This photo is a bit of a mystery. Sardi’s Restaurant opened at 6315 Hollywood Blvd by the Montmartre’s Eddie Brandstatter in 1932. It was open until 1936, when it was destroyed by fire. Here we have a photo that we know was taken in 1942 because the Tracy/Hepburn picture, “Keeper of the Flame” was playing next door at the Admiral Theater. So I guess the façade just stayed like that until the place eventually reopened as Chi-Chi. With those WWII-era cars parked on the street and the Knickerbocker Hotel in the background, it’s a wonderful shot of life being lived in Hollywood in the 1940s.
Susan says: “Sardi’s Hollywood was open through the War years. It only closed for a short time after the fire in the mid 30s. The fire damaged areas were re-built and it continued to operate, I think, even with Eddie still running it until around ’38. But it never was the Hollywood high-life kind of place his place he had in the 20s was that I used to hear so much about. I don’t recall who bought it and operated it by the later 30s, but it still was a popular place to go, just not filled with stars however. It was often busy, and sometimes even closed for private parties. I went to a young teen birthday party there in ’39 and went there off/on throughout the War years. It was kind of popular during the War with soldiers and Navy as there was a USO center not too far away. I used to think some of the WWII military thought the Hollywood Sardi’s was ‘the’ Sardi’s they had heard about, which was of course in NYC.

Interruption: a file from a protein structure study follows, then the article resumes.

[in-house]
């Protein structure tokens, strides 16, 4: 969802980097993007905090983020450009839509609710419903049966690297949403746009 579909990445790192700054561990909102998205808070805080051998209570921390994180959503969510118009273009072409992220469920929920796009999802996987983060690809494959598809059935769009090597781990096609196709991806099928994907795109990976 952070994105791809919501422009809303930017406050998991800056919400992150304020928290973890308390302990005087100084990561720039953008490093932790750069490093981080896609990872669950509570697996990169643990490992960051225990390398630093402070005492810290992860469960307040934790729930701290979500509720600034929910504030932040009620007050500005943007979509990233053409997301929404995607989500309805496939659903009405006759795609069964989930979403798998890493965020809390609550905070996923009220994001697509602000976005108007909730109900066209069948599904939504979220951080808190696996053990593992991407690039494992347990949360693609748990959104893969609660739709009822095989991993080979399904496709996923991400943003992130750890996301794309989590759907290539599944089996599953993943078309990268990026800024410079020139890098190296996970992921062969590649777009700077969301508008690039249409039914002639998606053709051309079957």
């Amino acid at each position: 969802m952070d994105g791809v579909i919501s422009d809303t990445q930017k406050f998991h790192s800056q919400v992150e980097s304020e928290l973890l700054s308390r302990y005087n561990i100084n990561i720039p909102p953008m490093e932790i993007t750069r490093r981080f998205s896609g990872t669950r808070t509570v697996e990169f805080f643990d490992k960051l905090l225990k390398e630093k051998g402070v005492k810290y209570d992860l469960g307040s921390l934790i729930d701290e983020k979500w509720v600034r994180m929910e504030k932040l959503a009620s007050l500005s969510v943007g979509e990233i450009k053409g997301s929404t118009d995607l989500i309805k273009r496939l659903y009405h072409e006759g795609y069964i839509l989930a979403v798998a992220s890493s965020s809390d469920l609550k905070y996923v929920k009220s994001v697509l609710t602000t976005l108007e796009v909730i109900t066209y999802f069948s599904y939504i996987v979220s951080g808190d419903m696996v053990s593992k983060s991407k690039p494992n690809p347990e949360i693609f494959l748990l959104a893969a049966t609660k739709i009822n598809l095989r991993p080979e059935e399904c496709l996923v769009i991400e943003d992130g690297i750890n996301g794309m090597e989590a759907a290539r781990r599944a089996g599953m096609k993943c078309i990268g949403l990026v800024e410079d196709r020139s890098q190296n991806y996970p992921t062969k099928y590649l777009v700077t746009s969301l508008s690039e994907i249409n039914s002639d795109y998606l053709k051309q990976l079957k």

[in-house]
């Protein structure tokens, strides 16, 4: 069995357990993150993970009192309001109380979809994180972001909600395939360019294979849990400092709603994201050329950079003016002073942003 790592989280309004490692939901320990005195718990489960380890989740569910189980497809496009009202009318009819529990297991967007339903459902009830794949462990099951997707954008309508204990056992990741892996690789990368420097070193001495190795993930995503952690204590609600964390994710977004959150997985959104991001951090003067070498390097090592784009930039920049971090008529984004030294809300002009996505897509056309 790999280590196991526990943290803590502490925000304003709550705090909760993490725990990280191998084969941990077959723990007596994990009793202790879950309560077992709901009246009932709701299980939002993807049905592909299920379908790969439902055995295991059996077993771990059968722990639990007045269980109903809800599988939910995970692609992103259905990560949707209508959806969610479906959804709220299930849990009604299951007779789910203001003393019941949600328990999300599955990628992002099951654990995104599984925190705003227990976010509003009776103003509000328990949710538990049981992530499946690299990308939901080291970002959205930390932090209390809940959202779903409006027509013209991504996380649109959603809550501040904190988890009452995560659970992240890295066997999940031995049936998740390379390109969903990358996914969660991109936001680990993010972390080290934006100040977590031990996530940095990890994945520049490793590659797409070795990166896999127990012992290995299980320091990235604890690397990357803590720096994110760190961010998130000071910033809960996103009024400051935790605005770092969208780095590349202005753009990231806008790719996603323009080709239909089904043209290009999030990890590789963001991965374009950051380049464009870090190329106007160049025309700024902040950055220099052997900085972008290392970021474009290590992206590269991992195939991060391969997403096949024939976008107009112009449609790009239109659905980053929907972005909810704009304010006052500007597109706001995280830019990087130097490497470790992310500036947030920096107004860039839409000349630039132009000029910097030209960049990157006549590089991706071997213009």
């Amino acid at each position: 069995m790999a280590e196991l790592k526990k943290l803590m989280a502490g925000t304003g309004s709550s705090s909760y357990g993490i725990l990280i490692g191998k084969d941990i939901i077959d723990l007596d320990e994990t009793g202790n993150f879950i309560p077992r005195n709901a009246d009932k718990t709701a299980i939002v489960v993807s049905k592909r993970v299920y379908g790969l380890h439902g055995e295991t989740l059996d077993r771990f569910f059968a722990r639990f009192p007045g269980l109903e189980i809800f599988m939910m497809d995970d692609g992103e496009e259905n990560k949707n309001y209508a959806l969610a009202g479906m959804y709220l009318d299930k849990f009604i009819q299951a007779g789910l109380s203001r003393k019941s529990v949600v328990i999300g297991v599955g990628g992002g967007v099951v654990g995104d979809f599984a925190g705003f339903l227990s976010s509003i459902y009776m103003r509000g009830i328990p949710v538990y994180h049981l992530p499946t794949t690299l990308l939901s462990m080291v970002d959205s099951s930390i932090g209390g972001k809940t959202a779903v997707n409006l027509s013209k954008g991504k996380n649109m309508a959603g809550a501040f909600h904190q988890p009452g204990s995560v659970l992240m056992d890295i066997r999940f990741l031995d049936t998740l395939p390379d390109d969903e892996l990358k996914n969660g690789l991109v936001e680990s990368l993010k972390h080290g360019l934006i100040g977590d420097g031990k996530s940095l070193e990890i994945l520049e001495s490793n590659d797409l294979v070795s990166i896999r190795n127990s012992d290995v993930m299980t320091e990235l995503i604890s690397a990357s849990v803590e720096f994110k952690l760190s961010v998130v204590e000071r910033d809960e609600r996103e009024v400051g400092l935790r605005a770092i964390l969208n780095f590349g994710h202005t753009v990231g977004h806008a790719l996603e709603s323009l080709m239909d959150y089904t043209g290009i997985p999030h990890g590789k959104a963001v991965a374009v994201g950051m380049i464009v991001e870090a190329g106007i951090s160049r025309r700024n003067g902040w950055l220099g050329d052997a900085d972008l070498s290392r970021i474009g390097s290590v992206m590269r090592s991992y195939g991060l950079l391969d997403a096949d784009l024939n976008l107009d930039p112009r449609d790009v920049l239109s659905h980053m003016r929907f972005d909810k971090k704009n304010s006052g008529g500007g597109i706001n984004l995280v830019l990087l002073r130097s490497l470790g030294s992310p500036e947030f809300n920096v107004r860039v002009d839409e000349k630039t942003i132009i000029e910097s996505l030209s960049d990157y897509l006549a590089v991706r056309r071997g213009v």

The open door to our left of Sardi’s was the lounge that was kind of a hot spot for meeting up with folks to go do the town in the evening during the later 30s-middle 40s. It always had a lot of military in there during the War years and friends of mine, used to say the barkeeps were lenient on serving booze to minors. I was scared to death of getting in dutch with my mom, so I never tested those waters at the Sardi lounge!”